Originally posted: Tuesday, 1 May 2007
I’ve always wanted to be a murder mystery writer. From the age of 12, since I realized one day that people wrote the books I was enthralled with, and maybe I could, too, it has been my dream, my most fervent desire.
And so, at a certain point – I waited too long considering how much I wanted to do it, but that’s just me – I wrote. And wrote. And wrote some more, and then submitted, and submitted, and got rejected. Many times. I wrote another mystery, and it was rejected too. And then I wrote another mystery and got… guess what? Rejected!
What a waste of time! Or… no, not at all a waste of time. I learned a lot with every book I wrote, and got better. I began to understand the basics of constructing a plot, and I voraciously read writing books. I took the Writer’s Market out of the library so many times I may as well have kept it at home.
And then one day I bought a book at a UBS, a Regency romance, probably something by Mary Balogh or Carla Kelly. I’ve always loved Jane Austen and knew I’d like the setting, but what I didn’t realize then was, I would fall in loooove with romance novels! And I read more, hundreds more. I absorbed them like a sponge soaking up water.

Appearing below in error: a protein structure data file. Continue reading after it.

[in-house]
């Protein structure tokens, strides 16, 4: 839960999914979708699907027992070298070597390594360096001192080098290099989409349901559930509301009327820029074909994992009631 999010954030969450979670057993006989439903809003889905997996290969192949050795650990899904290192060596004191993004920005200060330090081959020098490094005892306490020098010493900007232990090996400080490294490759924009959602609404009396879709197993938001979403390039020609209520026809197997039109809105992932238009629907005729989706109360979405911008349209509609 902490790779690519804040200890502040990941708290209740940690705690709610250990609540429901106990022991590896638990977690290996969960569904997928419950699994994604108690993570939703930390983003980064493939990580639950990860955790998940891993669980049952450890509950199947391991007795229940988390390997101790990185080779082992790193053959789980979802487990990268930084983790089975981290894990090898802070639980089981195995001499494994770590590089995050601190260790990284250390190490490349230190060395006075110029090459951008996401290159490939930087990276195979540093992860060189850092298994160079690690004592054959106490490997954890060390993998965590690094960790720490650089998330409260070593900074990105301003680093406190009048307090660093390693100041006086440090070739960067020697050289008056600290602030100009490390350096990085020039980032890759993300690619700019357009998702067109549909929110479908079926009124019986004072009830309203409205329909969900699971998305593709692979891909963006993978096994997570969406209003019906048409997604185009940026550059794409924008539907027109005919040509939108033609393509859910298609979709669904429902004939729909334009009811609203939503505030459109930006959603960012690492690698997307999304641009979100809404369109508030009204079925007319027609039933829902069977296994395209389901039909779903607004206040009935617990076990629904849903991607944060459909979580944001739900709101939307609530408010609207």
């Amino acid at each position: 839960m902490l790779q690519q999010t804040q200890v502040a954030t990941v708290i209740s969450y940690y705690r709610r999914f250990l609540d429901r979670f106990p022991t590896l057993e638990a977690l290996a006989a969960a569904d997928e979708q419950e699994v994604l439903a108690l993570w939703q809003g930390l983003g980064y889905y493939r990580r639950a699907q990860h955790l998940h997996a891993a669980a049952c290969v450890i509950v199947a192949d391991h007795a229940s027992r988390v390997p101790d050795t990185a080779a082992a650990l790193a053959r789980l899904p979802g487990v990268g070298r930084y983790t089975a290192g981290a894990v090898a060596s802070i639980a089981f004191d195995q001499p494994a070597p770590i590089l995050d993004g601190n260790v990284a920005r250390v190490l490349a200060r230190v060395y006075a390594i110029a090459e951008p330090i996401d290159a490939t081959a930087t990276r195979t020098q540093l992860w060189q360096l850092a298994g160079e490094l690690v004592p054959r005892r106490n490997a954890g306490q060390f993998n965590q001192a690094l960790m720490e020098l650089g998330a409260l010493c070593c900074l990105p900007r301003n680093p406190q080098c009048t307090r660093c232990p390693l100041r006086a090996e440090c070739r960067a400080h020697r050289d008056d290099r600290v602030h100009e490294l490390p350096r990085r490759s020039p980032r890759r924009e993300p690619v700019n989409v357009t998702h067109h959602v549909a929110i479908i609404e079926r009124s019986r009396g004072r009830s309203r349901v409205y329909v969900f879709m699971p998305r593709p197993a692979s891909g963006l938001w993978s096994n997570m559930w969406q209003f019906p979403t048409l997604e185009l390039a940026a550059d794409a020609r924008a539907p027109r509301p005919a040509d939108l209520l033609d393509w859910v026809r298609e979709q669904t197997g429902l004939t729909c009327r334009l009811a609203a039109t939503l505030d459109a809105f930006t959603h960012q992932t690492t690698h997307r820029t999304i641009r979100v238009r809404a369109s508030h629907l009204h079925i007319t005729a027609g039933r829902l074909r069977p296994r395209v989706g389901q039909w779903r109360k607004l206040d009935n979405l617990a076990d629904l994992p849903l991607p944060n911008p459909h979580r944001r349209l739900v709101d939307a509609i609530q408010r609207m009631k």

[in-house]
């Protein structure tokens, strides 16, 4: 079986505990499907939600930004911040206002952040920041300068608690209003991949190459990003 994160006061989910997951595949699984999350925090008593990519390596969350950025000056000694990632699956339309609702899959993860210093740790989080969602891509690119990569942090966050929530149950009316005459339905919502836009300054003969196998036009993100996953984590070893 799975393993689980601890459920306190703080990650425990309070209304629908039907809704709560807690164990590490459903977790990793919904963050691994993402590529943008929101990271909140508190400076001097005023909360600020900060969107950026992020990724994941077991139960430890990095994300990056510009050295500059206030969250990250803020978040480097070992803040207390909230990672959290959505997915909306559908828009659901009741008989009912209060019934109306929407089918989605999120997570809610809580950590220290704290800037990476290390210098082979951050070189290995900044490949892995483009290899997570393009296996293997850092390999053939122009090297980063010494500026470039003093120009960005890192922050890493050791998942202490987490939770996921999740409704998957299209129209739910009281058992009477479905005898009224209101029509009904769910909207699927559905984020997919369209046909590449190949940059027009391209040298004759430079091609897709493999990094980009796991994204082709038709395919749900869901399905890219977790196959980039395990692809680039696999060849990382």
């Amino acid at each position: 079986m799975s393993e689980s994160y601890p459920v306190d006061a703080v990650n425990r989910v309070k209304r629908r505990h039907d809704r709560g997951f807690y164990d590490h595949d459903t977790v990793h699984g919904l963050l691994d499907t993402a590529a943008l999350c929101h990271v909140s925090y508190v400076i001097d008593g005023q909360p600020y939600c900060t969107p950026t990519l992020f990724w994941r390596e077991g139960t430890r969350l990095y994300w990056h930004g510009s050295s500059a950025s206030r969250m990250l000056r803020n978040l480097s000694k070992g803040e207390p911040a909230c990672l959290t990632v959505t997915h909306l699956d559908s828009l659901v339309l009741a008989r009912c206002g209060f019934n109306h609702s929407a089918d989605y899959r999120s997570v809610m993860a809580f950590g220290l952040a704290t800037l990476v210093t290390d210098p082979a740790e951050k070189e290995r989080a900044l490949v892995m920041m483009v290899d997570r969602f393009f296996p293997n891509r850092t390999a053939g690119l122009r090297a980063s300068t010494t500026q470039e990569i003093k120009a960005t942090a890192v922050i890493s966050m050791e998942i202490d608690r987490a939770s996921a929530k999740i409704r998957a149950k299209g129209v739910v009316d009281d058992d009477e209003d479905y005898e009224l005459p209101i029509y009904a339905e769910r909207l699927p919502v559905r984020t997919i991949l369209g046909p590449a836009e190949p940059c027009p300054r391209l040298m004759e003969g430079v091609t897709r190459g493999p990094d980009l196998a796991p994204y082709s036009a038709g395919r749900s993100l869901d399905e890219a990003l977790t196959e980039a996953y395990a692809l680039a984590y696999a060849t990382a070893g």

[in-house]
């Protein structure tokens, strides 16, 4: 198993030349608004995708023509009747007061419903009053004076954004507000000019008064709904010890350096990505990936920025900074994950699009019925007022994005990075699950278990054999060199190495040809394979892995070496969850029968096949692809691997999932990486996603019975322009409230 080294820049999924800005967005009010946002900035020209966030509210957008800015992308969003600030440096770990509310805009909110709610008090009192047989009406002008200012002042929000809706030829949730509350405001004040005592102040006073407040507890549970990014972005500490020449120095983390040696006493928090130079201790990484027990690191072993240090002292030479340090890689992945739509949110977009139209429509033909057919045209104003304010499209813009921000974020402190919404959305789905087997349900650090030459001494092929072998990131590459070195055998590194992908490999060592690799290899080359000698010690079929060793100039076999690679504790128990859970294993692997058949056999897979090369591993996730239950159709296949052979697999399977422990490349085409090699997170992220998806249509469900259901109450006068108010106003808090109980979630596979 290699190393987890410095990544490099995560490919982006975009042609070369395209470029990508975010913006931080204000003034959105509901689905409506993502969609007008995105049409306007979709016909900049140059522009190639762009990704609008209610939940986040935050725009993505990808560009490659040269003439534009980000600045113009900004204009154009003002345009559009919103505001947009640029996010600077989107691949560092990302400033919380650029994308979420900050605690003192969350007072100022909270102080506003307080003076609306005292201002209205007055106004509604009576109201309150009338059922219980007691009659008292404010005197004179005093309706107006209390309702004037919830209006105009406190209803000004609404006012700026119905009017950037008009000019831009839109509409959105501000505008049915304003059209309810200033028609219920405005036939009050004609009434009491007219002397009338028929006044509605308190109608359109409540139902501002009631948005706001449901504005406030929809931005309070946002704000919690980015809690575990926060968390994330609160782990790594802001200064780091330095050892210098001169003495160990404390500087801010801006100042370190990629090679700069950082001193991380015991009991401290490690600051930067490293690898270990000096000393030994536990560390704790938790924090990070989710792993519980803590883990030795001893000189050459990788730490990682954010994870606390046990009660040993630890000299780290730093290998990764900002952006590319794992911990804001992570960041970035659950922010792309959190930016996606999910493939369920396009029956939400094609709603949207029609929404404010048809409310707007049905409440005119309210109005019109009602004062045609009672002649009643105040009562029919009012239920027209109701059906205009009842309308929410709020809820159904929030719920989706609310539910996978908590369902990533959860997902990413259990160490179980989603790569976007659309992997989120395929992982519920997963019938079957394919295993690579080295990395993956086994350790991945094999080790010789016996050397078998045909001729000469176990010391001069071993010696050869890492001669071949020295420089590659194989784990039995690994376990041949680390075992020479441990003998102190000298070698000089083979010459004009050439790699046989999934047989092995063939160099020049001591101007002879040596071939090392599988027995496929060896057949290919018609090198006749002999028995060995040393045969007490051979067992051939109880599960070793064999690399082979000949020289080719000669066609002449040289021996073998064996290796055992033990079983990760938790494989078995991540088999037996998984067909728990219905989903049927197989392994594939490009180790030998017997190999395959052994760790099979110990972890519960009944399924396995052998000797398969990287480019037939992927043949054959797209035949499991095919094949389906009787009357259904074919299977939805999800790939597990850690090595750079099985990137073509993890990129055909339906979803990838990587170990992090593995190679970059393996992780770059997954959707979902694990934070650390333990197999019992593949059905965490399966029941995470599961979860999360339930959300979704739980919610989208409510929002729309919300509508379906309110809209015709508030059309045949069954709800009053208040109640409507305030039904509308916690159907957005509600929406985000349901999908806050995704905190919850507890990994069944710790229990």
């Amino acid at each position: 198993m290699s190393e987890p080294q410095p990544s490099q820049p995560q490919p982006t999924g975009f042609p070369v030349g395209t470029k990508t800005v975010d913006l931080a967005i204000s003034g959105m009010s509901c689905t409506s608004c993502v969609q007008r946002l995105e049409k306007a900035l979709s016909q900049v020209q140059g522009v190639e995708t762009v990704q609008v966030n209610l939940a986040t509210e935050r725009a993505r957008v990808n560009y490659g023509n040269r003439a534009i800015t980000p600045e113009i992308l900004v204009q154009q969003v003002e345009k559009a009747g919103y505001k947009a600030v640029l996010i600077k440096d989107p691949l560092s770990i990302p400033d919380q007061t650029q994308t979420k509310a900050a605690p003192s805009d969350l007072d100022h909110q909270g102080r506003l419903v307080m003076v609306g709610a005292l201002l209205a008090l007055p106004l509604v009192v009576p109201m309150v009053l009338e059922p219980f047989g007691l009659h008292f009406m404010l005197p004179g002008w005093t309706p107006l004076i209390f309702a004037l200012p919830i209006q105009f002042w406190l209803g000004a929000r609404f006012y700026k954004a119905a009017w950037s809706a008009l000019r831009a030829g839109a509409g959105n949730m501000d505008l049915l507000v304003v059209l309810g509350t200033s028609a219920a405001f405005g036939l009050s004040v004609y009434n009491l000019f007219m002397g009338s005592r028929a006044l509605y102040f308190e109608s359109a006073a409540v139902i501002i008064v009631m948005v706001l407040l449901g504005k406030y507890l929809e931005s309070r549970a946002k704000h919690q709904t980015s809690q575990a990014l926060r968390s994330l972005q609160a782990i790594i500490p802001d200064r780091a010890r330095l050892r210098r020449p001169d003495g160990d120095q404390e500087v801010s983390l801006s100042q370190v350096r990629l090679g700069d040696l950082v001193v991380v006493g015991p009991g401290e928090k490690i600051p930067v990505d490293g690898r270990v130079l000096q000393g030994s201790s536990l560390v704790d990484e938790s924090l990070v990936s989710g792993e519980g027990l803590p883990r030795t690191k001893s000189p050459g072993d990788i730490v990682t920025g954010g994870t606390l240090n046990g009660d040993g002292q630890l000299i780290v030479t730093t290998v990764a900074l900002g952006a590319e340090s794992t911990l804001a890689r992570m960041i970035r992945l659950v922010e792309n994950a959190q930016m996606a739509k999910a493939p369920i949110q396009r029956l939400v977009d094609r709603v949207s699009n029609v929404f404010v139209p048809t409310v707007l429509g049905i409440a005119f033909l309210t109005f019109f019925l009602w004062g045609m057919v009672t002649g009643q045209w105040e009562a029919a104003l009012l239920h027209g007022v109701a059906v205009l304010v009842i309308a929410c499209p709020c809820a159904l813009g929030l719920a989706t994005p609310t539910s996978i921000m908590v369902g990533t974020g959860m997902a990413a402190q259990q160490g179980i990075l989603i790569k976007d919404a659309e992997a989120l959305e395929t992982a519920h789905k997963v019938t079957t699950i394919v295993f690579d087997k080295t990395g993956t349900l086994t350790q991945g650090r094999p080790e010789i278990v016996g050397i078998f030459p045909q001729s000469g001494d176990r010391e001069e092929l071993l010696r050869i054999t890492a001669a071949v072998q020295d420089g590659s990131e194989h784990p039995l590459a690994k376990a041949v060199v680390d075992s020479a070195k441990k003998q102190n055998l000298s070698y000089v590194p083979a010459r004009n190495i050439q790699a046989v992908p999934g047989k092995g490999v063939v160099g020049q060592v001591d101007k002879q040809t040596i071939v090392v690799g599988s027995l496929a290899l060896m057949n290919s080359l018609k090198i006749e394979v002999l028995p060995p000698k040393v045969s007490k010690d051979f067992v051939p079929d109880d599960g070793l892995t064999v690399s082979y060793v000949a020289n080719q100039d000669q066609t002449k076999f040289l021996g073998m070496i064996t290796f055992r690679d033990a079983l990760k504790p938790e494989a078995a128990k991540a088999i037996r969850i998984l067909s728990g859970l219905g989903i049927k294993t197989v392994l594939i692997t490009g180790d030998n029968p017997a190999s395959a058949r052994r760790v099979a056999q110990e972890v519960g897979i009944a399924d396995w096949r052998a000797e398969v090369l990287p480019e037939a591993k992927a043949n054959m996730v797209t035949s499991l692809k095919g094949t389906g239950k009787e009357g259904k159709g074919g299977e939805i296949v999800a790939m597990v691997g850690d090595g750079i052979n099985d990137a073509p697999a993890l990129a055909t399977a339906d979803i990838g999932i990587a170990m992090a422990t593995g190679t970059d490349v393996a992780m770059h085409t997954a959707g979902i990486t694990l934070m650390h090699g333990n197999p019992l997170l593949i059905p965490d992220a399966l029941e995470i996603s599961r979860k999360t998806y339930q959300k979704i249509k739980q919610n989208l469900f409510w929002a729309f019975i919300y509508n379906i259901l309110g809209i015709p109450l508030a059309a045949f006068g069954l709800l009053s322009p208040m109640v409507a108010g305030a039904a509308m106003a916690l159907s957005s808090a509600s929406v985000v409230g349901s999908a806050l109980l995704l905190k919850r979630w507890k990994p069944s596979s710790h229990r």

One day – duh! – it struck me: maybe I could write one!
And so I started. Oddly enough – okay, not so oddly – it started out as a Regency romance-slash-murder mystery. But then I realized the murder mystery part was just getting in the way of the story I really wanted to tell, the love story of two unlikely people thrown together (an Irish lord – I had just read Maria Edgeworth’s The Absentee – and a plain spinster) who find love against all odds. Isn’t that the essence of most romances?
It so happened that in the Writer’s Digest Magazine was an ad from a small publisher in New York looking for manuscripts with plus-sized heroines. Well, my manuscript didn’t have a plus-sized heroine, but I knew I could rewrite it with that slant, and that’s what I did. I sent it to her, held my breath, and got a letter back offering me a contract.
A contract! From a New York publisher! Okay, so she was in Tarrytown, New York, not Manhattan, but still… New York! And so then…
But no… that’s enough, for now. I will tell you what happened next, my misadventures finding an agent, the comical story of my first little toddler (novel) and what happened from there. Some of it is funny, and some frustrating. I’m long-winded, and have an acute case of Verbal Diarrhea or Editor’s Complaint, but I’ll try to be brief!
‘Til then… keep on reading!